Thursday night’s keynote speaker was attorney C. Randol Schoenberg, best known as the crusading attorney in the hit movie Women in Gold, about his work retrieving Jewish-owned art that had been looted by the Nazis.  Instead, he described his journalism background, and his work to gain access to FBI Director James Comey’s search warrant of Anthony Wiener’s computer, which was written up in the New York Times.

The conference also featured a surprise guest speaker at Saturday lunch. Chanan Weissman, who had served as White House Liaison to the Jewish Community under President Barack Obama until the day before. Weissman spoke to students in a private home in the Beverlywood neighborhood.

Taking questions for about an hour from students and some parents and community members, Mr. Weissman shared details of President Obama’s actions toward Israel, and also described what it was like personally to be in the Oval Office and work behind the scenes.

Other highlights of the conference were:

  • Jennifer Medina, LA-based National Correspondent for the New York Times, described how the Times handles criticism, then asked students for examples of when they’d been criticized and gave concrete suggestions as to how to handle it.

 

  • In a talk on journalism and Jewish law, Rabbi Yosef Kanefsky of B’nai David-Judea said journalism seems incompatible with the laws of lashon harah, but in reality is necessary to prevent grievous harm and to inform society in general about things that would otherwise go unnoticed. He gave examples such as rabbinic sexual abuse of students in New York, a rabbi’s photographing women in the mikvah in Washington, D.C., and a rabbi’s taking naked saunas with students in Riverdale, N.Y., all of which were known but allowed to continue until the media began to expose them. Rabbi Kanefsky then offered a halachic template for how Orthodox reporters might look at their work – surprisingly, derived from Talmud discussions about wounds and blood-letting.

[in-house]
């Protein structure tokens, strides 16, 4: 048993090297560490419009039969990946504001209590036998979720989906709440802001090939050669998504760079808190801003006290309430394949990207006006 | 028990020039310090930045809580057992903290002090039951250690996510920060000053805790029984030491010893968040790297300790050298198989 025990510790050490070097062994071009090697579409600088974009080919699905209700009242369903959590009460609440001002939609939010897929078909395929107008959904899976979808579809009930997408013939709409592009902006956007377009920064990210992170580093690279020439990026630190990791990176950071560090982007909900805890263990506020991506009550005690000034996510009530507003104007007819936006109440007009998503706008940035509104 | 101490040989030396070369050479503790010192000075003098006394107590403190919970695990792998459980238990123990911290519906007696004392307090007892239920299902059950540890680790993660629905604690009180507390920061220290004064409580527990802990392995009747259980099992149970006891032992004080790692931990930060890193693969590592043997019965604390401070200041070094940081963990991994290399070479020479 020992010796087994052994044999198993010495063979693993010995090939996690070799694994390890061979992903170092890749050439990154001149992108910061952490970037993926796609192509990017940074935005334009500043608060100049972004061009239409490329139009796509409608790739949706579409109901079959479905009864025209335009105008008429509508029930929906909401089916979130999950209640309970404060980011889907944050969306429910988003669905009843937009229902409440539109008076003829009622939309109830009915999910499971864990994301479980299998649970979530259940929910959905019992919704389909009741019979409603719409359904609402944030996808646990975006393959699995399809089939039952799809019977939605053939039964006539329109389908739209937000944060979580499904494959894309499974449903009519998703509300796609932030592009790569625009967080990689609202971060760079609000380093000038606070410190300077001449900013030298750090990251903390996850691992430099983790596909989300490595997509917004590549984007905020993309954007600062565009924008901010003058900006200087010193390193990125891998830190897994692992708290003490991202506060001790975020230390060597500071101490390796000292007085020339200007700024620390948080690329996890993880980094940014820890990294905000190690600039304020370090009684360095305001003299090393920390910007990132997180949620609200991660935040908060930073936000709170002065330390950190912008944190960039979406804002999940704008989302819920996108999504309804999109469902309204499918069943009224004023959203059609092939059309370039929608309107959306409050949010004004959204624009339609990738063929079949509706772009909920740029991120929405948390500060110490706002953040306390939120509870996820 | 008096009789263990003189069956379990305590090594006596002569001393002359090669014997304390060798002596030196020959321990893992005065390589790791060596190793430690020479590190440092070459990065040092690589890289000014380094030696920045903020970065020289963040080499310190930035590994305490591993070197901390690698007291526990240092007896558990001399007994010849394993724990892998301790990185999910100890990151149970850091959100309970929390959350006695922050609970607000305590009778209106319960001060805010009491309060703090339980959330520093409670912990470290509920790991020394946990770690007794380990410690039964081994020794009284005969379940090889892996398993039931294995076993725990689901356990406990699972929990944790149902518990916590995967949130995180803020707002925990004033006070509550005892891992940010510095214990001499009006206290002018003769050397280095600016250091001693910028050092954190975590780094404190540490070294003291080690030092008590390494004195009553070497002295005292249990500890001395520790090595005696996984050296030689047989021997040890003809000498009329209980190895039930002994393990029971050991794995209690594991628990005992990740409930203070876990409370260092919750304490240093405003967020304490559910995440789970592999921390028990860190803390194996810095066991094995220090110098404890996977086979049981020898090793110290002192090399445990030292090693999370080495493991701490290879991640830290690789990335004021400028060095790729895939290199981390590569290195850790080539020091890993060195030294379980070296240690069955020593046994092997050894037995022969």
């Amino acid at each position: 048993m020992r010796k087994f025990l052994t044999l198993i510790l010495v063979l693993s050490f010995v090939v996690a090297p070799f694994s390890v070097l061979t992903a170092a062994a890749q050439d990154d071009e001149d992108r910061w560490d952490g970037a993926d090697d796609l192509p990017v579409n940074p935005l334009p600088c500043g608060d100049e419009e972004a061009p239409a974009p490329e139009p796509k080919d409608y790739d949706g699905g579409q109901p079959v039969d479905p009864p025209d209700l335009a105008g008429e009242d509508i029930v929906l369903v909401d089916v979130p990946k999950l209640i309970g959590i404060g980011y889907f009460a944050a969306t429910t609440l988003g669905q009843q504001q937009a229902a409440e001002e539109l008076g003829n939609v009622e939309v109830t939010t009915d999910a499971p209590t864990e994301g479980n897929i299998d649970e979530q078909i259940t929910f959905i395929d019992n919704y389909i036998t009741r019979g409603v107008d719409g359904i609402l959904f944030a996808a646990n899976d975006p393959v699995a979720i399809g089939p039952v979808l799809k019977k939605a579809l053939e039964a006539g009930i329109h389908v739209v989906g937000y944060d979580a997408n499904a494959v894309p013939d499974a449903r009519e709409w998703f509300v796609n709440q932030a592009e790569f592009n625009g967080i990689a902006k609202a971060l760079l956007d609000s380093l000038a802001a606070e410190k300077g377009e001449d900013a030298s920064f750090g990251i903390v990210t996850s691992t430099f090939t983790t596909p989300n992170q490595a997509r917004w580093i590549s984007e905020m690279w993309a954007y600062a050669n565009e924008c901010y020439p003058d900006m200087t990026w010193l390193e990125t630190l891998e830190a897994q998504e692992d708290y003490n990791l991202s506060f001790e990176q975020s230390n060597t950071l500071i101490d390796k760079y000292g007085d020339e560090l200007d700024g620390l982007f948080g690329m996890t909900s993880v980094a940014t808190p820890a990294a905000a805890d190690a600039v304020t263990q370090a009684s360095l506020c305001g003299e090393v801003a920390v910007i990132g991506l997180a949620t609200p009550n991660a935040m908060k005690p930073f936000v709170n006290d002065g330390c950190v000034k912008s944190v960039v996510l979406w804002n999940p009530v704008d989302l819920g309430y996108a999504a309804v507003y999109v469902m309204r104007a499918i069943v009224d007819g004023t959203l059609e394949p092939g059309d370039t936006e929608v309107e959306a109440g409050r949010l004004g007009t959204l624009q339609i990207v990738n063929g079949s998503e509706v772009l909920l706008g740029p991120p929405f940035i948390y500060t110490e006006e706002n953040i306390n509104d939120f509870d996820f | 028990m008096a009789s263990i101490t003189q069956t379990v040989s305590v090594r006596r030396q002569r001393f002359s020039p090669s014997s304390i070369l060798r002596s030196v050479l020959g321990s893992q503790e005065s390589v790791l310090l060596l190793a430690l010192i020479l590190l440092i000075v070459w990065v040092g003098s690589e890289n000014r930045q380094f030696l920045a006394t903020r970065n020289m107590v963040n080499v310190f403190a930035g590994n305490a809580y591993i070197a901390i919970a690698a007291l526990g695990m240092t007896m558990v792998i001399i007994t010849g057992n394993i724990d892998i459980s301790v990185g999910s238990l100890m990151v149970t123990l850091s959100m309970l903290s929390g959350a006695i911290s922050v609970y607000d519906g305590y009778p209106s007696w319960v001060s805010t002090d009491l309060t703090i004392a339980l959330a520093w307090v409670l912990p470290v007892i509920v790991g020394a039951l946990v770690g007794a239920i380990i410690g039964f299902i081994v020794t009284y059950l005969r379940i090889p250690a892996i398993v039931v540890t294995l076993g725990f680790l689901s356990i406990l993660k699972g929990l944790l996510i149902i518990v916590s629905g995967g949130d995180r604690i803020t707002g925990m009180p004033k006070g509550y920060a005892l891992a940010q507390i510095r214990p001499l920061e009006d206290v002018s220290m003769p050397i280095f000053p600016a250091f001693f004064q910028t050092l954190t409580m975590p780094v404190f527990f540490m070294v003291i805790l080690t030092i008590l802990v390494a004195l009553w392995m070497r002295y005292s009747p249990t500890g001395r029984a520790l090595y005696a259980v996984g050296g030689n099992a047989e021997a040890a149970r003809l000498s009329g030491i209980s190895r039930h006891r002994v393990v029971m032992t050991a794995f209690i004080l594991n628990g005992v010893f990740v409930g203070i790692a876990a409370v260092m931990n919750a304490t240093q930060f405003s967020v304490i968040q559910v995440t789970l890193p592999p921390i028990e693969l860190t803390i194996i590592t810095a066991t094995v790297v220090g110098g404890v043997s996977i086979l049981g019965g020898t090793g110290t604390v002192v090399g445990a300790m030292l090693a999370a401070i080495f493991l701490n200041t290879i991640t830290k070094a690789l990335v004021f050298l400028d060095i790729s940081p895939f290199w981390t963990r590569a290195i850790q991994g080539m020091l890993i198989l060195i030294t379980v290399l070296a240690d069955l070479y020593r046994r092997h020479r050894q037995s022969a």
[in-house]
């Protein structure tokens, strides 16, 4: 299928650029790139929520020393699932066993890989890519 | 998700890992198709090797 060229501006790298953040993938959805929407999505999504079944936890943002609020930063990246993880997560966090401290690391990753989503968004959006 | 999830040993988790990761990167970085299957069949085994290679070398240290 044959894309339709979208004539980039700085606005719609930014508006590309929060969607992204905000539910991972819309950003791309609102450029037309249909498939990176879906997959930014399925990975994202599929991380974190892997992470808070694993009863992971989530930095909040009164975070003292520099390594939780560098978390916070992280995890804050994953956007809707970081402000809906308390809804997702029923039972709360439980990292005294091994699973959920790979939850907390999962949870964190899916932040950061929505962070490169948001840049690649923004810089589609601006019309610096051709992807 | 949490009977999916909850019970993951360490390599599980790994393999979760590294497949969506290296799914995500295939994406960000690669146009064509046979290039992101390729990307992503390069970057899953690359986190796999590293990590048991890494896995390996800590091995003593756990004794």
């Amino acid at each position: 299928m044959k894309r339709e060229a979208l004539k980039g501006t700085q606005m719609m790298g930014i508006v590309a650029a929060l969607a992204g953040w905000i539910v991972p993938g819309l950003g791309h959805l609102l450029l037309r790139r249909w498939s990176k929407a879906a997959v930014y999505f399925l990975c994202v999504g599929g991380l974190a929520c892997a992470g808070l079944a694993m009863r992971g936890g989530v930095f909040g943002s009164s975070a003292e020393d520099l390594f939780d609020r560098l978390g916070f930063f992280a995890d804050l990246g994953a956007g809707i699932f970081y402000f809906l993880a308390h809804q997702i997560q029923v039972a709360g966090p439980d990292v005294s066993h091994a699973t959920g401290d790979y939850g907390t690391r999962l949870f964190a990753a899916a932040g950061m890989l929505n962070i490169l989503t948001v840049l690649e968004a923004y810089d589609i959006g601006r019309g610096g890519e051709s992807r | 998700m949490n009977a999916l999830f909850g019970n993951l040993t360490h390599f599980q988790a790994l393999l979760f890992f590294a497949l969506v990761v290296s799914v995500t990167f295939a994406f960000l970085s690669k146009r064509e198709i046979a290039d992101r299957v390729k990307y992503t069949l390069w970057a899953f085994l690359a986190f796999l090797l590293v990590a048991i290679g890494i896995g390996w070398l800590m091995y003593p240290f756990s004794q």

• Rob Eshman, Editor and Publisher of the Jewish Journal of Greater Los Angeles, talked about the paper’s internal deliberations over how to cover Trump, and the paradox of Mr. Trump’s having Jewish immediate family on the one hand yet seeming to encourage the “alt-right” on the other. He also described how Jewish newspapers in the U.S. have a tradition of reporting stories that others wouldn’t, including the first reports – then discounted – about the mass murder of Jews happening in Europe, and said this legacy should continue.